Can You Apply the Skills You Learn in Inpatient Rehab to Your Life When You Leave?

Inpatient rehab facilities exist for one reason, that would be to provide a safe environment where addiction sufferers can get treatment for their addiction issues. What people often fail to mention is just how the process of treatment is supposed to work. The addiction treatment process actually involves three steps:

  • Going through a detox program
  • Going through therapy to address underlying issues
  • Developing coping and life skills to avoid relapses

Believe it or not, the last of these steps is the most important one. If the addiction treatment process does not end with clients developing better coping and life skills, maintaining sobriety will often end in failure. Why? Coping and life skills are the tools people need to manage issues in their lives. Without better coping skills, temptation and personal triggers will remain free to create havoc in the addiction sufferer’s life. To address the titled question, it’s imperative that you use the skills you learn in rehab throughout the rest of your life. It’s the only line of defense you will have against the triggers and temptations that will ultimately threaten your recovery.

How to Develop Better Copig Skills

Individual therapy sits at the core of the addiction treatment process. This is the time clients use to learn the truth about their addiction issues. What we know about drug and alcohol addiction is it seldom happens by accident. It’s a disease that attacks people who have emotional or mental weaknesses. It attacks people who are dealing with personal issues that are causing them personal harm. The thrust of individual therapy is to give clients an opportunity to learn about what’s not working in their lives.

These are the things they find avoidable by getting high and staying high. They soon learn that it’s only when they are not using drugs or drinking that their problems can cause them harm. Because of what’s at stake, each client has to fully commit to the addiction treatment process. They have to be willing to have open and honest conversations with their therapist and counselors. If they are willing to do that, their reward is a dose of self-realization. They stand an excellent chance of learning about the real driving forces behind their desire to self-medicate away their problems.

Once clients have identified the root causes of their addiction, they then have a target for the last step in the treatment process. They know what issues they need to work on if they want to be able to maintain their sobriety. In the sections below, we will reaffirm just how important it is for clients to take the skills they learn in rehab and use them to protect their recoveries.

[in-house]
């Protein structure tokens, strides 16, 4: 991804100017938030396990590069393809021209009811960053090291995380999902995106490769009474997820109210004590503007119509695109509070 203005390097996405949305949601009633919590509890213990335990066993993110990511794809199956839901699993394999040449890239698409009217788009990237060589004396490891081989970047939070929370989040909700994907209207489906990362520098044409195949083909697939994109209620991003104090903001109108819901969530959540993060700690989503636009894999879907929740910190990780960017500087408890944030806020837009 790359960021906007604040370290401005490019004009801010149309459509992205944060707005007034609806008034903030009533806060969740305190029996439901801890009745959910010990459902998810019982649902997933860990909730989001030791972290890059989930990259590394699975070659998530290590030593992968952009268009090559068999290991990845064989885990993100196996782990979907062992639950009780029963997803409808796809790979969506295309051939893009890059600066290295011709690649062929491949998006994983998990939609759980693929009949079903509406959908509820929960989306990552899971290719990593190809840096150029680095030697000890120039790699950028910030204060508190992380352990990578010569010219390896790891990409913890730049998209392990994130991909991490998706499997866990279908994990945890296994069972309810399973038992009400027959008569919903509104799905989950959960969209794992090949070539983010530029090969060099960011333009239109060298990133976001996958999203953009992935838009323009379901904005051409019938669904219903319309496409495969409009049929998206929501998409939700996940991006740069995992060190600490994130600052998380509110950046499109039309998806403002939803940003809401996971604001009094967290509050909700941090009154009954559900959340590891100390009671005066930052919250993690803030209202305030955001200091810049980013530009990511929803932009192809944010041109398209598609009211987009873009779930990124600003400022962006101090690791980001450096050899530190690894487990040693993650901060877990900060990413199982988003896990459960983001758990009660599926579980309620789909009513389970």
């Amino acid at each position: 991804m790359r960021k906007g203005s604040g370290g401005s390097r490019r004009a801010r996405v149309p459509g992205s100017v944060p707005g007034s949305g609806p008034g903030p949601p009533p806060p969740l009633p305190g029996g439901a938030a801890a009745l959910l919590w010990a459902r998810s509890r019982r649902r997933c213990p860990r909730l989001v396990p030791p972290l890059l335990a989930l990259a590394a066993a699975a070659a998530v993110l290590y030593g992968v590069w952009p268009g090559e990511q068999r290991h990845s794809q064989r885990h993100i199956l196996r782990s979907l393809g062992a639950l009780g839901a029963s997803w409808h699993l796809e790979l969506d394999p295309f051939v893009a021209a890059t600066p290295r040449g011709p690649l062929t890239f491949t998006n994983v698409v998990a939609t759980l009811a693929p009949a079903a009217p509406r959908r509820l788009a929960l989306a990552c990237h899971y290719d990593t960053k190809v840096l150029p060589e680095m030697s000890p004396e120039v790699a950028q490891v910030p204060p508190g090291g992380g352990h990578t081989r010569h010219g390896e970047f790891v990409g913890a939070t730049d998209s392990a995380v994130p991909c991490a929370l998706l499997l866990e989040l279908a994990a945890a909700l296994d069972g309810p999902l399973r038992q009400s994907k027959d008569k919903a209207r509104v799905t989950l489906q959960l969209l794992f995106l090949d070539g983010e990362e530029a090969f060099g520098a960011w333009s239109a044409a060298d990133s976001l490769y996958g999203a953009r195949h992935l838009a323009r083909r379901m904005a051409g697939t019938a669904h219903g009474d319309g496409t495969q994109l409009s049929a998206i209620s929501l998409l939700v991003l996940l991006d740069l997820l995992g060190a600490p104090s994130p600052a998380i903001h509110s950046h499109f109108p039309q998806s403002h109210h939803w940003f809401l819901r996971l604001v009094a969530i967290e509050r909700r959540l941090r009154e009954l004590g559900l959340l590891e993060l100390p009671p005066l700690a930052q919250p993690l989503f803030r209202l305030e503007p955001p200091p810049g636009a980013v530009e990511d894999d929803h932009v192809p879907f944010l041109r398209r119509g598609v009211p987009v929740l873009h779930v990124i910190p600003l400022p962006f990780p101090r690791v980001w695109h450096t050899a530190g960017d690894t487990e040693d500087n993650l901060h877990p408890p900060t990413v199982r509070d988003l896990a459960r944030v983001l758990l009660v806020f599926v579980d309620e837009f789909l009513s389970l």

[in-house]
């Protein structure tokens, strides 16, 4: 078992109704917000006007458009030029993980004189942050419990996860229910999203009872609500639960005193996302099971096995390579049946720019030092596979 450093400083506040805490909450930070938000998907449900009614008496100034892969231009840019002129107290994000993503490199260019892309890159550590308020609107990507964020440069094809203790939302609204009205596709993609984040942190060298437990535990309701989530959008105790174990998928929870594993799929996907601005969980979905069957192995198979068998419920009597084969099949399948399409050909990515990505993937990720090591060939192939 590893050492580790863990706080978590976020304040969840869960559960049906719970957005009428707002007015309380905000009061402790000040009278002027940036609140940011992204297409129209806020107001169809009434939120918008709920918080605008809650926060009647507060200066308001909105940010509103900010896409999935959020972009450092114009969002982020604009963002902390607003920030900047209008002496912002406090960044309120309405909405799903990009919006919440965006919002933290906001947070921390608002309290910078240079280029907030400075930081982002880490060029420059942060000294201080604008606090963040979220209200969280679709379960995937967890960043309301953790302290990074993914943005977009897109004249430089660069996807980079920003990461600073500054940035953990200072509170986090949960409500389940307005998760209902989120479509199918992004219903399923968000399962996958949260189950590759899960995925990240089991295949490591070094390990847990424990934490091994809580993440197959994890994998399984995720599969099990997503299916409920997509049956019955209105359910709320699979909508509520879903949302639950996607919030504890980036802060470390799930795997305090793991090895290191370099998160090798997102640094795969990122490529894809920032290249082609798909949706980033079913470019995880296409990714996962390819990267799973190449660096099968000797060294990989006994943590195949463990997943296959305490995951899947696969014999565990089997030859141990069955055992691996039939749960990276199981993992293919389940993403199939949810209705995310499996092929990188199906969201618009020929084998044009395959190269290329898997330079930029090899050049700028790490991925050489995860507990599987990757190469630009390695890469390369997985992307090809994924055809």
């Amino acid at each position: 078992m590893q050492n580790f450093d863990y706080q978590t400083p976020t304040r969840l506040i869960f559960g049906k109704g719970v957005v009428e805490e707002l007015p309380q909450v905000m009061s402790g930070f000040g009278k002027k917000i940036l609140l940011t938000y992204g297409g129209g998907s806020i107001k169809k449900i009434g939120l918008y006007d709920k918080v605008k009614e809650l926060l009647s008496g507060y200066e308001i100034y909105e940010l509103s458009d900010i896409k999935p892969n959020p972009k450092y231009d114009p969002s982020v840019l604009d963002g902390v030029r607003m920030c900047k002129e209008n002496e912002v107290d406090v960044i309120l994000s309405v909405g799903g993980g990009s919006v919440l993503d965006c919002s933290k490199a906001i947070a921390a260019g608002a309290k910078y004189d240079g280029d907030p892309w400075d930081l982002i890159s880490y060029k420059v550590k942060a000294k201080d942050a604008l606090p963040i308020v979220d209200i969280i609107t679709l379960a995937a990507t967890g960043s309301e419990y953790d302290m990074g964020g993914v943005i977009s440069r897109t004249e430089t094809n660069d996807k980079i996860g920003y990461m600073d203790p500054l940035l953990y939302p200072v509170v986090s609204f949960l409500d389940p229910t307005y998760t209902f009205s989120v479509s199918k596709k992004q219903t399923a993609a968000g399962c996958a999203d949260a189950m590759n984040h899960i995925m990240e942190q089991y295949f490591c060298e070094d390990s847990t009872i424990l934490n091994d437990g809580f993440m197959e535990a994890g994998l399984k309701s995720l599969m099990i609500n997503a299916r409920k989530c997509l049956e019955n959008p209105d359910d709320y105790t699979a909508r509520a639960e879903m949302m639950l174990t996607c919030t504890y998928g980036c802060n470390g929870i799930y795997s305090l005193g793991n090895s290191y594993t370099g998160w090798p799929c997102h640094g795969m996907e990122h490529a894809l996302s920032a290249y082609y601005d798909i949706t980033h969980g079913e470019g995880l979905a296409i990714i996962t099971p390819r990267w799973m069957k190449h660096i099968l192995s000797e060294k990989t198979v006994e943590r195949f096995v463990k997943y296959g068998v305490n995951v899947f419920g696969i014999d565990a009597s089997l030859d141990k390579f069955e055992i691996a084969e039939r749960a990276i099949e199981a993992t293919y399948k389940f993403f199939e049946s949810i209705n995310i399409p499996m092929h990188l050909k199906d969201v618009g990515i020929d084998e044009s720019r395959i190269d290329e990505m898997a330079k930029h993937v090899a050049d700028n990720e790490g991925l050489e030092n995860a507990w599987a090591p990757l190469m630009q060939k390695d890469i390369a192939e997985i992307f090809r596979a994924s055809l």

Managing Temptation

Some of us have difficulty dealing with temptation. That’s a problem if someone is planning to return home after going through rehab. What’s likely waiting for them are the very same people, places, and things that gave them a license to use drugs or alcohol. The life skills you learn in rehab will be the tools you will use to avoid temptation. You’ll need to use those skills to fill your life with positives as a means of avoiding all of the negative influences that will keep tempting you to cross over that invisible line. That’s the line that will lead you right back into the cycle of addiction.

Managing Triggers

The triggers of addiction are the negative thoughts and feelings that prompt someone to take a drink or swallow a pill. There are a lot of things that can serve as triggers in one’s life. Here are a few examples:

  • Arguments with loved ones
  • Disappointments at work
  • Financial problems
  • Emotional and mental problems
  • Sadnes brought on by loss (family, friends, personal security, etc,)

Triggers don’t disappear overnight. you have to have the ability to navigate around your triggers when they come knocking on your door. Solid coping skills are the primary weapons you have to battle your triggers. If you want to wrestle control of your life back from the grips of your addiction, you will need to do two things. First, you need to be willing to admit you have an illness.

Second, you have to be willing to reach out for help. When you are ready to take the second step, we will be here to help you. You can reach out to one of our representatives by calling us at 833-762-3739.